Jonathan Valin -- Wed, 02/11/2009 - 22:34

<< You miss the point...there are lots of new things brought out...but here you are flogging it/touting it...prior to US distribution>>
 
Hikejohn,
 
You seem like a nice guy, but honestly you're the one who is missing the point:: Soulution IS distributed in the U.S. (by Axiss Audio). That is an incontrovertible fact. Moreover, it's not just distributed in the U.S. (else we could not review it); it is being SOLD in the U.S,. by various high-profile dealers and was widely demo'd at CES 2009. I don't know about Gryphon distribution, and Halcro has never been a personal favorite of mine. In fact, I'm not a solid-state maven in general; I'm primarily a tube guy. So when I get enthused about something like the Soulution gear, it is because even a hard-sell like me is convinced it's extraordinary.
 
JV

Halcro -- Thu, 02/12/2009 - 01:04

hikejohn,
I guess you think that TAS is sold only in your beloved US of A and that we 'pissants' in the rest of the world don't/can't read and are probably undeserving of any involvement in this and other Forums like Audio Asylum and Audiogon?
This myopic and insular viewpoint which used to characterize many Americans, I thought had gradually dissipated?
What Gryphon has to do with the price of fish I don't know??....except that they did have distribution in the USA 15 years ago and failed to sell!
As Jon says, if you don't like posts about the cutting edge of Audio High End, then please disappear from this Forum and leave us who do, to lap it up.
 

brian -- Thu, 02/12/2009 - 12:54

Jonathan has a very good point about distribution. As a Shelter dealer, I can say the people at Axiss are very professional and a pleasure to work with. As for Soulution, the only place I've heard the gear is at CES. Only with a personal audition can one properly assess the products' strengths and weaknesses, especially in their price range. A positive review of a product may pique your interest, but purchases should be made based on personal listening to the products.
 
Gryphon probably was mentioned because their products are aimed at consumers of the upper tier of high end solid state components. I don't know the company but know Flemming Rasmussen to be a gifted designer and a gentleman. Andy Payor of Rockport Technologies has long been a fan of Gryphon amplifiers and voices his loudspeakers around them. There are no Gryphon dealers in the US, but precisely what that means I can't say. Without distribution it's an uphill battle.

Brian Walsh
Essential Audio  ~  Chicago area ~ 773-809-HIFI (4434)

Halcro -- Thu, 02/12/2009 - 22:13

I really don't understand why, in this day and age, having a local distributor is seen to be critical?
The USA has 300 million population. can you imagine countries with 5, 10, 15 or even 50 million people being able to support distribution of ALL the exotic high-end audio equipment?
I live in Australia with 20 million other people. I wanted a TW Acustic Raven turntable 2 years ago. There was no distributor (there subsequently is now) so I Emailed Thomas Woschnick directly, negotiated a nice discount, received a 5 year warranty and eventually 2 wooden crates arrived at my front door.
I wanted a DaVinci 12" Ref Grandezza tonearm but there was no distributor so I dealt directly with Yolanda and Peter Brem in Switzerland, negotiated a nice discount and warranty and a few weeks later the huge wooden case containing my arm (the first in Australia) arrived at my door.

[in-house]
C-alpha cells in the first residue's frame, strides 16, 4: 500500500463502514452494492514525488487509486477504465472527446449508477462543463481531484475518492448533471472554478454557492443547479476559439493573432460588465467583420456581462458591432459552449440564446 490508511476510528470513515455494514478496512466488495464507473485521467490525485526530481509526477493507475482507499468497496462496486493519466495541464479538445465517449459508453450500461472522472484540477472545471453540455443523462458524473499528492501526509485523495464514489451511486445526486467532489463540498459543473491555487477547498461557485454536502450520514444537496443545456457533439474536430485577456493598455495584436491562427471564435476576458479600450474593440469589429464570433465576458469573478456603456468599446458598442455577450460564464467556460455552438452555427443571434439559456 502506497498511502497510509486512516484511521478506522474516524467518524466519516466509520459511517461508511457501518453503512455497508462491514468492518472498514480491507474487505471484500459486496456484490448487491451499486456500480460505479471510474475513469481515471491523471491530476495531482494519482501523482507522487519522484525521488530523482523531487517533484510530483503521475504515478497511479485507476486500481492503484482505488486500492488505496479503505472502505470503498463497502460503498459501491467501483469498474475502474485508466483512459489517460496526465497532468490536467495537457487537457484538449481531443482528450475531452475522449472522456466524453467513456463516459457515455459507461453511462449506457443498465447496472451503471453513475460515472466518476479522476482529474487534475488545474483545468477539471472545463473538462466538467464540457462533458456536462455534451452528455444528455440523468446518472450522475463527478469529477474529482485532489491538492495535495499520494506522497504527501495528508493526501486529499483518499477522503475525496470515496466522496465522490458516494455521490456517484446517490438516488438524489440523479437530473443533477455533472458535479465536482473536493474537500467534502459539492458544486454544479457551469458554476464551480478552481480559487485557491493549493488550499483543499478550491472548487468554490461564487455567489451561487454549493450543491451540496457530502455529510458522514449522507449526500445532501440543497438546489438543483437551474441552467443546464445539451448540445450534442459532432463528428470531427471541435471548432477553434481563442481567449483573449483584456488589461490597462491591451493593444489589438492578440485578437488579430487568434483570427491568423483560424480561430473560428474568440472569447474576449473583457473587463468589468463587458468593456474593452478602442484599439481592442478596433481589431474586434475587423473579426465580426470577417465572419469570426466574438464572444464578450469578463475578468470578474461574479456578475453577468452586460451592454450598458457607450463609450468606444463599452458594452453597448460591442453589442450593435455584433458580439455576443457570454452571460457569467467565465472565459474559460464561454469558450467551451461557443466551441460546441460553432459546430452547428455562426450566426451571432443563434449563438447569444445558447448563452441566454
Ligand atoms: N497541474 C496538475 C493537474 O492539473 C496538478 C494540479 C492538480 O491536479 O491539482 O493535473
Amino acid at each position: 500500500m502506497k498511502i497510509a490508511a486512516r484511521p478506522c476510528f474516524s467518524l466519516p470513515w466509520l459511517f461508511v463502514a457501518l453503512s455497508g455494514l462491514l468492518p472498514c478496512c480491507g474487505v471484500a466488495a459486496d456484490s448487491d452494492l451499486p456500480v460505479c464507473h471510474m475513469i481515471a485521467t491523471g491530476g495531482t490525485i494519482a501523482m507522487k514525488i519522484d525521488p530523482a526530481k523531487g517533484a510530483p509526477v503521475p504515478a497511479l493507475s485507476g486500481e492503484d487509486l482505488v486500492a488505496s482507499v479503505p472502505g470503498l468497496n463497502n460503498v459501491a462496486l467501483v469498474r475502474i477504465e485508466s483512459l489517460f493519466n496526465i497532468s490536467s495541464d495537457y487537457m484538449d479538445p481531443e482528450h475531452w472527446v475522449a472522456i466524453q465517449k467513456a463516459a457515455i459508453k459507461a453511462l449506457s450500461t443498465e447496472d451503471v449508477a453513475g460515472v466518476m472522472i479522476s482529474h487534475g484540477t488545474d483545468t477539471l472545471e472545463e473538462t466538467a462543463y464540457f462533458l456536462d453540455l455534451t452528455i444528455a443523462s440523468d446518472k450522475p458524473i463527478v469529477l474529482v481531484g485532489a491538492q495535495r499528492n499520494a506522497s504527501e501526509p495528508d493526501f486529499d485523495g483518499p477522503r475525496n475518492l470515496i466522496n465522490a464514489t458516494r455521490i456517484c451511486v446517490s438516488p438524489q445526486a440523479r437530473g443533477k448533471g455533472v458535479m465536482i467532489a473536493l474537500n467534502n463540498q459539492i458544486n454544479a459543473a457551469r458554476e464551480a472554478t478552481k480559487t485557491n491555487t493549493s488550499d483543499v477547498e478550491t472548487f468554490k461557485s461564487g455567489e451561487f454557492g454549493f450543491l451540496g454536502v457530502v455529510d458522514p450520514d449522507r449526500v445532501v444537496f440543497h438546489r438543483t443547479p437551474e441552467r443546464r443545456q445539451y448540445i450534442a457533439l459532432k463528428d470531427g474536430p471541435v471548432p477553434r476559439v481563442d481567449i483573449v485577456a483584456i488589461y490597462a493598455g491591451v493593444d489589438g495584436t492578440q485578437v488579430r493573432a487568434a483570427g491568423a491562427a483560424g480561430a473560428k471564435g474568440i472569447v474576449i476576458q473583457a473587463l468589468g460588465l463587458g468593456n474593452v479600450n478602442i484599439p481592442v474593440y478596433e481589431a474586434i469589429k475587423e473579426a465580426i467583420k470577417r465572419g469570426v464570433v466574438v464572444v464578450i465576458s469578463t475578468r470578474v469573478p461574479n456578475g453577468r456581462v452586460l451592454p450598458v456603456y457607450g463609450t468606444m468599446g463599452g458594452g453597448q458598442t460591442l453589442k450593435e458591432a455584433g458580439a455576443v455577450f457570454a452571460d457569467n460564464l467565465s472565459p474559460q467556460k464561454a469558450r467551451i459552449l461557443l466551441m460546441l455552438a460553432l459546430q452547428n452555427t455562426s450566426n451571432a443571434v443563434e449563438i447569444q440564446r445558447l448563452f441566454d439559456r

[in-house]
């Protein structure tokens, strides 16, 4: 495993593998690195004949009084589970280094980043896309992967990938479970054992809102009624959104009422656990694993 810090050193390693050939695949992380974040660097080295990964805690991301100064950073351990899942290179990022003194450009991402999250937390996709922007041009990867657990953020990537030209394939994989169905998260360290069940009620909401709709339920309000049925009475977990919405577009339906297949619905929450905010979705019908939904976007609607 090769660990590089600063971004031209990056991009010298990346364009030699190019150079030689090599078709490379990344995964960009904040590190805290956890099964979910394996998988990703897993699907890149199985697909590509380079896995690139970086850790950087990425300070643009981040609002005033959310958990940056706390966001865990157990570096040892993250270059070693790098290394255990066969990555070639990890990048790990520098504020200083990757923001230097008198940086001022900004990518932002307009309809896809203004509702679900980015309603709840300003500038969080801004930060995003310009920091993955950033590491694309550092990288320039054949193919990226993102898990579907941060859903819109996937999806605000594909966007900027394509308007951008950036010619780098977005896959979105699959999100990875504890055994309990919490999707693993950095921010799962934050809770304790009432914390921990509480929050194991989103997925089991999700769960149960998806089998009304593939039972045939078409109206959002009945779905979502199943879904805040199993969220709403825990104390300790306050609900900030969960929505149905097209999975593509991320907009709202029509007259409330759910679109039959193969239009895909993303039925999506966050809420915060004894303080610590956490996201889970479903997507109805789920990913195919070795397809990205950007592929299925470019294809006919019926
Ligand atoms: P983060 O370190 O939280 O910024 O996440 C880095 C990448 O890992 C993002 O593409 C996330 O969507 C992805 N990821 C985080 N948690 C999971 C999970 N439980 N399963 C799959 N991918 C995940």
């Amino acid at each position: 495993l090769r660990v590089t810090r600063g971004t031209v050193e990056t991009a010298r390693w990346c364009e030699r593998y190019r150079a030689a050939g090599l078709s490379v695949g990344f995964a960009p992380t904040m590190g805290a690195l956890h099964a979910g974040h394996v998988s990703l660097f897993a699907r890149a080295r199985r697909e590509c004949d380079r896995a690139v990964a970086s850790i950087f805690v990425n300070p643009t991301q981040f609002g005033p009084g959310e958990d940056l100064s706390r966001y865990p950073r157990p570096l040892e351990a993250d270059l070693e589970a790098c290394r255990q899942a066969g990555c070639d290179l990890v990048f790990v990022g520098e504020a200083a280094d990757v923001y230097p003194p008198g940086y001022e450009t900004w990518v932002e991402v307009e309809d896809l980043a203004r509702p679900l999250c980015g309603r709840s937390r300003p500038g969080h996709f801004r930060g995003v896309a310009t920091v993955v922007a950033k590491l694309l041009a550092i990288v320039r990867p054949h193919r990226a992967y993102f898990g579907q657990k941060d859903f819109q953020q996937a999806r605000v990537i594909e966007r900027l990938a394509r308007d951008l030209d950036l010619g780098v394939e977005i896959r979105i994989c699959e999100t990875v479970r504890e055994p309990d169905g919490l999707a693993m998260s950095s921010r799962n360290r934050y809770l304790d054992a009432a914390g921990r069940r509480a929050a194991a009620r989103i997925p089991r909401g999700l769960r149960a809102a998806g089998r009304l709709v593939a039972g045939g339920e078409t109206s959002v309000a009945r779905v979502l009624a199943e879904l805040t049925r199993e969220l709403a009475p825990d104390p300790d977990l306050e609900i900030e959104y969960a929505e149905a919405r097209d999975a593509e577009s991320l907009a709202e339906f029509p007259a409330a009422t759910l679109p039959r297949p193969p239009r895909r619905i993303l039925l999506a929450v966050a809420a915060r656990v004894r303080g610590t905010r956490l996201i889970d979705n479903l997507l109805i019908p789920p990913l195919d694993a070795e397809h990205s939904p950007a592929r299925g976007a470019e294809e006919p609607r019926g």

The same happened with my ZYX Universe cartridge which I bought from Sora Sound in the US, also with my Duelund Speaker Capacitors where I dealt directly with Frederik in Denmark.
I have also negotiated directly with ASR Emitter, Coincident Technologies (Israel Blume), Dartzeel and Audion.
Every single manufacturer was delighted and enthusiastic to be dealing directly with me (as long as there was no local distribution), and regularly offerred me up to 20% discount on retail pricing as well as full warranties.
If anyone of you wants a Gryphon product, contact Flemming directly in Denmark and you will have a fully compliant 120V amplifier at your doorstep within weeks.
i'm sure that I could have the Soulution Monoblocks in place of my Halcros if i had the inclination and the money.
Get with the program you guys and wake up and smell the roses. The world has changed and as much as Dealers and Distributors may feel threatened and not like it?.........it ain't going back to the 'good ole days'!

true-blue -- Fri, 05/29/2009 - 06:12

Dear Halcro,
You obvoiously have a problem with both Gryphons products and the company. 
You are naturally entitled to your own opinions, but you are not entitled to your own facts,.
You clam that Gryphon has been selling relabeled NBS cables,.. FACT : We have never had any contact to this company about anything. We challenge you to prove otherwise.
You claim that anyone can call Gryphon and buy a product direct... FACT : Gryphon NEVER  is, and NEVER has, been selling direct to any consumer anywhere regardless of a Gryphon distribution is there or not.  We challenge you to find a single example of this happening.
We do not wish Gryphon owners to be without local demonstration, in home demonstration, set-up, financing, trade-in program, support, upgrades, information  and much more.
We do not accept any discount to replace that.
That may be a concept that is hard for you to comprehend.
So, get your fact right and stay away from speculations and unsupported smearing claims, or hit the mute button, mate